Biometric Capitalism: Africa in the 21st Century

Colloquium | April 4 | 3:30-5 p.m. | 575 McCone Hall

 Keith Breckenridge, University of Witwatersrand

 Department of Geography

A new and distinctive type of capitalism is currently taking form on the African continent. States are being remade under the pressures of rapid demographic growth, persistent conflicts over boundaries, domestic and global national security demands, the gifts of multi-lateral donors and international data-processing corporations, and a pervasive effort to create new forms of electronic collateral. Much of this turn to enhanced forms of digital surveillance is common to societies across the globe, but the economic and institutional forms on the African continent are unusual. The British, French and Portuguese colonial states bequeathed lethargic and constrained registration systems to their post-colonial successors -- government administrations that did little to record births, deaths, marriages or property. This administrative condition has changed little, or deteriorated, over the last half-century. Automated biometric identification systems, aimed chiefly at adults, present these states with apparently simple and cost-effective alternatives to the difficult and expensive projects of civil registration. This is especially the case because in many African countries – the paper discusses Ghana, Kenya and Nigeria – commercial banks are offering to bear the costs of building centralised biometric population registers. In doing so they have explicitly in mind the development of an unusual combination of centralised national identification databases and commercial credit risk scoring apparatuses -- an informational union that aims to transform all citizens into appropriate subjects of automated biographical debt appraisal. This is remarkable in comparison with the earlier histories of identification and registration, and with the legal and administrative arrangements for physical and virtual forms of property that exist on the continent, but it also bears many of the earlier features of "hegemony on a shoe-string."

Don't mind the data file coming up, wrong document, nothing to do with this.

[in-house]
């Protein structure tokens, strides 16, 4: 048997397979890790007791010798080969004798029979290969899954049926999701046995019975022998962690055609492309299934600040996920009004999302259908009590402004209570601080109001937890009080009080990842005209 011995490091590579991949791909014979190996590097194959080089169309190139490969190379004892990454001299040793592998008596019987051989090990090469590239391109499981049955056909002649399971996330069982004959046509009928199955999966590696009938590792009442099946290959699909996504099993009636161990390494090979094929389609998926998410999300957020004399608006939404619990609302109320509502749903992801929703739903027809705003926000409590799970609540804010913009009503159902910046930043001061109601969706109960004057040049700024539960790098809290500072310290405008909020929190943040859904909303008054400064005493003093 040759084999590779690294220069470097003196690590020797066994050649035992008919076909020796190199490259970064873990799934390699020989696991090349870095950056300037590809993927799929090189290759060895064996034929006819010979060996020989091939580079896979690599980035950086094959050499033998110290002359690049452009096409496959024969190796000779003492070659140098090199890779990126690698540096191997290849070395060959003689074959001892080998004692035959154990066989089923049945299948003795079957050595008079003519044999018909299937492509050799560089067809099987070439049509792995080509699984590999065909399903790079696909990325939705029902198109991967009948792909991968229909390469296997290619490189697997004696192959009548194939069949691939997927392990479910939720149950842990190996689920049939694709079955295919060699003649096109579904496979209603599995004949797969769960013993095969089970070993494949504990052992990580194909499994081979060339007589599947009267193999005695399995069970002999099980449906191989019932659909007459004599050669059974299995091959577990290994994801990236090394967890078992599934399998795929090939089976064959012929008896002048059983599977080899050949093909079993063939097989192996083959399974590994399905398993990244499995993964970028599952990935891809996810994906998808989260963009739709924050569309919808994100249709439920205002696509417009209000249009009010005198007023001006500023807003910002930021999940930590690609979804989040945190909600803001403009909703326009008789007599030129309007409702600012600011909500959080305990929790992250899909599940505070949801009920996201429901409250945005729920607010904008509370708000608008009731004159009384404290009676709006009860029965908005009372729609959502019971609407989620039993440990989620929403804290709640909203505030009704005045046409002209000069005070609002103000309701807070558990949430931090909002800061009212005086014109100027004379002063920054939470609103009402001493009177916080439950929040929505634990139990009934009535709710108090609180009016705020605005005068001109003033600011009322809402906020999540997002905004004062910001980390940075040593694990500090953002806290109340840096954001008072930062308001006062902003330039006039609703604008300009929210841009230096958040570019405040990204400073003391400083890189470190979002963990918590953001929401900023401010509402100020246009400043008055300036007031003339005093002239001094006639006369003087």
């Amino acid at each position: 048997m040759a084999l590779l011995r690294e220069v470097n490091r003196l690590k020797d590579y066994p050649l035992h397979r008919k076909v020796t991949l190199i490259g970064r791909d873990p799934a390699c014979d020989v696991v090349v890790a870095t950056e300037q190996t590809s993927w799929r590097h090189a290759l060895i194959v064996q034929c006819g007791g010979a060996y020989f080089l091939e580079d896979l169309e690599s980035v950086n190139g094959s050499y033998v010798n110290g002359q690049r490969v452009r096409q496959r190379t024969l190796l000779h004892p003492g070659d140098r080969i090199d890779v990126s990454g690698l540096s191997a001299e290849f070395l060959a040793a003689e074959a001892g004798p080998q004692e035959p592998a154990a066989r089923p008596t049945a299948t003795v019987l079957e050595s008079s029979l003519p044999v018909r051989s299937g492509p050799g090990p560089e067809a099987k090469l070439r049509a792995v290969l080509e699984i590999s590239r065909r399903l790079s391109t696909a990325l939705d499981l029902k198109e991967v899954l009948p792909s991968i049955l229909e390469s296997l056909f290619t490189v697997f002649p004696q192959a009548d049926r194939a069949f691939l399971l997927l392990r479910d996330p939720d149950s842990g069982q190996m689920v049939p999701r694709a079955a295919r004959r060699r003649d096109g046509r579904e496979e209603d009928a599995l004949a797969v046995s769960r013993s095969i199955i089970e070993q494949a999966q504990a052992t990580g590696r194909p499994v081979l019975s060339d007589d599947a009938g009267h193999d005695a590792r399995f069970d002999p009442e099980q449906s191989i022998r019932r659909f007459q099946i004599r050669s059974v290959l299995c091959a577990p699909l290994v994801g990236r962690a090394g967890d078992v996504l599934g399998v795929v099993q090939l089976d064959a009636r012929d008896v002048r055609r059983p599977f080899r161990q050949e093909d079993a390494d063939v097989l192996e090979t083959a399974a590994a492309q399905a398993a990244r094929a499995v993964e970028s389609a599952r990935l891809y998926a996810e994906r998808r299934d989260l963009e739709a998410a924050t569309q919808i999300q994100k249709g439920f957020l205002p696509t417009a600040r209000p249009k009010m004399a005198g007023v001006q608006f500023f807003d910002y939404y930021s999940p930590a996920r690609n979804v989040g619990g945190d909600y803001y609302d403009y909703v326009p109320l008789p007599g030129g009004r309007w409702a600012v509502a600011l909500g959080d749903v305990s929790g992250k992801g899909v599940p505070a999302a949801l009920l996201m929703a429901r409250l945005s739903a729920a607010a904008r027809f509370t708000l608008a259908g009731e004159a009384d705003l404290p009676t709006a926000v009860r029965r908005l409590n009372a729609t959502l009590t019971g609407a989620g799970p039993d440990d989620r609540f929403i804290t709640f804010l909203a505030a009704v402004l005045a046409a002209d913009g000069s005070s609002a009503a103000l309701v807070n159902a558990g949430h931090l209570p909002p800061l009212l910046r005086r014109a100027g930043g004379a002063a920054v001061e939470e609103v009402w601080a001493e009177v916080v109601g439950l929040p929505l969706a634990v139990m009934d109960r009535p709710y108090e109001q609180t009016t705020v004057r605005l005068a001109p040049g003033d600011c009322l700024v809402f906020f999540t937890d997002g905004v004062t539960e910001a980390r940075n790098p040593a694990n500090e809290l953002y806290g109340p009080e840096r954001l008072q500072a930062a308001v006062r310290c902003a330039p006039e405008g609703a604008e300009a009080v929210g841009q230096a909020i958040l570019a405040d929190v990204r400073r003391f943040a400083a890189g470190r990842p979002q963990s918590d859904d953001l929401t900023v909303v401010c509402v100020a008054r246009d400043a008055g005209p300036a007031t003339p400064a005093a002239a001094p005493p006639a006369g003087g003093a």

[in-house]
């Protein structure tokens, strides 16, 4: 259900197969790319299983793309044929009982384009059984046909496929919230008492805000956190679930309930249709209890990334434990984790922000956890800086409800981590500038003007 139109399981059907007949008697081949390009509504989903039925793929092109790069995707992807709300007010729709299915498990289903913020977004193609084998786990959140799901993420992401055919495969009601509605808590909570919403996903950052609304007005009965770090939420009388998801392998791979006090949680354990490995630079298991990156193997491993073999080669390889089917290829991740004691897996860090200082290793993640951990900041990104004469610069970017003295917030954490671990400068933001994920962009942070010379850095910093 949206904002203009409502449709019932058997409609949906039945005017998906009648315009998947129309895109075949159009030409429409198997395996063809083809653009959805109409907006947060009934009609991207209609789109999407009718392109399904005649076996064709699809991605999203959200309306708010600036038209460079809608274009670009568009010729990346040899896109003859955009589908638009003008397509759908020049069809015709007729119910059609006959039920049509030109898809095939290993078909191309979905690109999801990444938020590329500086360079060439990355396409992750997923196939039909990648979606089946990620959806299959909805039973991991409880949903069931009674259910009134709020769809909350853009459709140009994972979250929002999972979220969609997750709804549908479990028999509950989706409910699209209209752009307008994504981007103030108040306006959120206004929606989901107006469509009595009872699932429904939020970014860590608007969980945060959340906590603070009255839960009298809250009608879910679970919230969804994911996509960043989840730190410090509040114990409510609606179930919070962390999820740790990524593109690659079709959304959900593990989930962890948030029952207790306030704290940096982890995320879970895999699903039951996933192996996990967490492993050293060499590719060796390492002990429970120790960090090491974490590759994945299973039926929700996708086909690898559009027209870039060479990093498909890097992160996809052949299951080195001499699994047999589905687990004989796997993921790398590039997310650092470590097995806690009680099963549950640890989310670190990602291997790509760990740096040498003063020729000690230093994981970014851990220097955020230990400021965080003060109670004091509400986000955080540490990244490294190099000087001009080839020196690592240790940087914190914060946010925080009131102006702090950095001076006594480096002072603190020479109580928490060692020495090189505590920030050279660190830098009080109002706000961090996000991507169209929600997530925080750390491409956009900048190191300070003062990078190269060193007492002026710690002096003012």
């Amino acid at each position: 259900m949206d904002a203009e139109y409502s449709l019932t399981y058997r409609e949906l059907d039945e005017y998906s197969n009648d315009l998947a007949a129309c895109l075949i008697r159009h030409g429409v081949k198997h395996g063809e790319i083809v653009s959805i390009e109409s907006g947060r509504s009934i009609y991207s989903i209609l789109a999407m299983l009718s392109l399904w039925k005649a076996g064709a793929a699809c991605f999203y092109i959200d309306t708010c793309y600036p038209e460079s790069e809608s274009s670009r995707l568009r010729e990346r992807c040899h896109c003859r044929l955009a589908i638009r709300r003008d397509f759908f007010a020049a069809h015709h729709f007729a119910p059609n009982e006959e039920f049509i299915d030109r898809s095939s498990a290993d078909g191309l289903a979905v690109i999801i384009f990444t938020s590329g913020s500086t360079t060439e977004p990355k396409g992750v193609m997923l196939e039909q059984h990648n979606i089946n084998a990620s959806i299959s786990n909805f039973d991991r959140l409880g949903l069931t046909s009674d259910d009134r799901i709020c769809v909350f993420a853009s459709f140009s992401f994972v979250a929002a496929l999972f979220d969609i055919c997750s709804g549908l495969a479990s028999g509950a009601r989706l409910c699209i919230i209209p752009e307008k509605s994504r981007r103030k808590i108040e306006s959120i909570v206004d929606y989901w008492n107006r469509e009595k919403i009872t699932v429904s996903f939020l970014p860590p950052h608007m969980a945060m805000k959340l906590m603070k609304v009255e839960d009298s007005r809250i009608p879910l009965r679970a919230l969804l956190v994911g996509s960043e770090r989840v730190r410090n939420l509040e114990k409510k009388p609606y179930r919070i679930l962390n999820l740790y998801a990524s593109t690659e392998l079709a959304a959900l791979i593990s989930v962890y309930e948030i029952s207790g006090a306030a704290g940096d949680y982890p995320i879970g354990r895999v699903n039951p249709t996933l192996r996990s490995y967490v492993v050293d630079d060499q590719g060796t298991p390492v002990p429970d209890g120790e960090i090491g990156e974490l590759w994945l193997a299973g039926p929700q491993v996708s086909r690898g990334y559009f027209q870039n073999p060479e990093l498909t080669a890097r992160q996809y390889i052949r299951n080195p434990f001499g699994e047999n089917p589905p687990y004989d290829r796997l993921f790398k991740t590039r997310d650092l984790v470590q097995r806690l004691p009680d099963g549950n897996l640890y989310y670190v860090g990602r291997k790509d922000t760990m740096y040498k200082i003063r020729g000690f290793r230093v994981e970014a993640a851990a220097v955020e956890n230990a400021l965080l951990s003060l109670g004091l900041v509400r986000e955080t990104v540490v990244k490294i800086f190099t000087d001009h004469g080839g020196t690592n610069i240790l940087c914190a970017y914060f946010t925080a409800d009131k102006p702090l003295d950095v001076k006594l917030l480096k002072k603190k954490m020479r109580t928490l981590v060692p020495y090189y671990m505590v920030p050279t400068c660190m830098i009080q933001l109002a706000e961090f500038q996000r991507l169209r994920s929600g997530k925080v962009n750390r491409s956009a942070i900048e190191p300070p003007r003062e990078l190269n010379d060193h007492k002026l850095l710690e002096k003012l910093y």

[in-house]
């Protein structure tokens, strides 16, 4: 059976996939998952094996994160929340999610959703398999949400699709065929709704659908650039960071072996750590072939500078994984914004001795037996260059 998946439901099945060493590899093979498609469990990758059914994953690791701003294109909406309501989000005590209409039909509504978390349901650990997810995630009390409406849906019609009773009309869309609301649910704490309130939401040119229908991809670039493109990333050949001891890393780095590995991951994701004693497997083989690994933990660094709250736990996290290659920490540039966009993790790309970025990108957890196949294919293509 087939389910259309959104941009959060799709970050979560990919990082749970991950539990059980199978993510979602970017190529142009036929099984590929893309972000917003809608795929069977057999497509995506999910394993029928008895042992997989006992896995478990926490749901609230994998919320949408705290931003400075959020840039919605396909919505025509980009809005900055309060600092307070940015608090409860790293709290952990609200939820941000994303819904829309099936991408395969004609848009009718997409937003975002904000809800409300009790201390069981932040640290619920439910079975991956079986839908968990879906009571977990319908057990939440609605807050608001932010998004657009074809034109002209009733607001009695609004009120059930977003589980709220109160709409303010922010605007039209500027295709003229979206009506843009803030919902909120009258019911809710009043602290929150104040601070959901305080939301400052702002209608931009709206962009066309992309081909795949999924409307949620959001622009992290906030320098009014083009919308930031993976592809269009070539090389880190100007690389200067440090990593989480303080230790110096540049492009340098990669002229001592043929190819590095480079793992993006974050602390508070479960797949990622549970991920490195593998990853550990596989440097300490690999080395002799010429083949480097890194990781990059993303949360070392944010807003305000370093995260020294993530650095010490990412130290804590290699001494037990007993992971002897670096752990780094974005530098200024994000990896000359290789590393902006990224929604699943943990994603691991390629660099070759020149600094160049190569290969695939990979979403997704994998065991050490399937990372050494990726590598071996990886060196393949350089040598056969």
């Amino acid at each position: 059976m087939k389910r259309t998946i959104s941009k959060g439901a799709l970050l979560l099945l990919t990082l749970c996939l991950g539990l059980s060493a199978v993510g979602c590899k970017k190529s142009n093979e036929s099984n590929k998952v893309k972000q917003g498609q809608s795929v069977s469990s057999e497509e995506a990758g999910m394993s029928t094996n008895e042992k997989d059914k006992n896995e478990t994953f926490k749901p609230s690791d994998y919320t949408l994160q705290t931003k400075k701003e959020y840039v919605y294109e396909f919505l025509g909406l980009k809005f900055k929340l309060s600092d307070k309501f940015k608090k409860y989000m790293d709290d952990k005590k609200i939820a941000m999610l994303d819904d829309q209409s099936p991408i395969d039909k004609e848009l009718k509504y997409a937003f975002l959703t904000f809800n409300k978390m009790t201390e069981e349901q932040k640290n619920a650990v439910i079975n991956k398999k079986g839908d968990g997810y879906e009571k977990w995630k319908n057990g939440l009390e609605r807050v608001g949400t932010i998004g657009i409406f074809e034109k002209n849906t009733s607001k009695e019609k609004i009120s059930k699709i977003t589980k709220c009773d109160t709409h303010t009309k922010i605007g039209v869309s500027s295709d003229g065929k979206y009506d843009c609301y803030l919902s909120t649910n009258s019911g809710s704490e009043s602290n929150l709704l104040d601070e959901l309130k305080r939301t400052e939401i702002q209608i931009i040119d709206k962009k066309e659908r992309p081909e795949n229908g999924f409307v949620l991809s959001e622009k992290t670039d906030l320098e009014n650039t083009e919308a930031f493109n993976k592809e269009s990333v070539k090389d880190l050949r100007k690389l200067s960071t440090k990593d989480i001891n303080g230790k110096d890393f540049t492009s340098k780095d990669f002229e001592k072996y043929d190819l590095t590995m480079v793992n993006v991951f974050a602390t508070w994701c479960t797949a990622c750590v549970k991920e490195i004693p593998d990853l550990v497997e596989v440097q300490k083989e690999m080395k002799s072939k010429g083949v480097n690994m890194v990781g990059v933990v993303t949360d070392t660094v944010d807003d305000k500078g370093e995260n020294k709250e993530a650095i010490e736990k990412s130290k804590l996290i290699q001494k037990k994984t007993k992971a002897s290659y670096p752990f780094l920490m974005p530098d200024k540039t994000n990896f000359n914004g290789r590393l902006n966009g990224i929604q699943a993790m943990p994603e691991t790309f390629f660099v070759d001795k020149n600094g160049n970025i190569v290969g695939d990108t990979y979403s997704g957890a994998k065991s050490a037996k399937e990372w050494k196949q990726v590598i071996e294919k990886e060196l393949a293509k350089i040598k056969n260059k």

jsmandel@berkeley.edu, 510-642-3903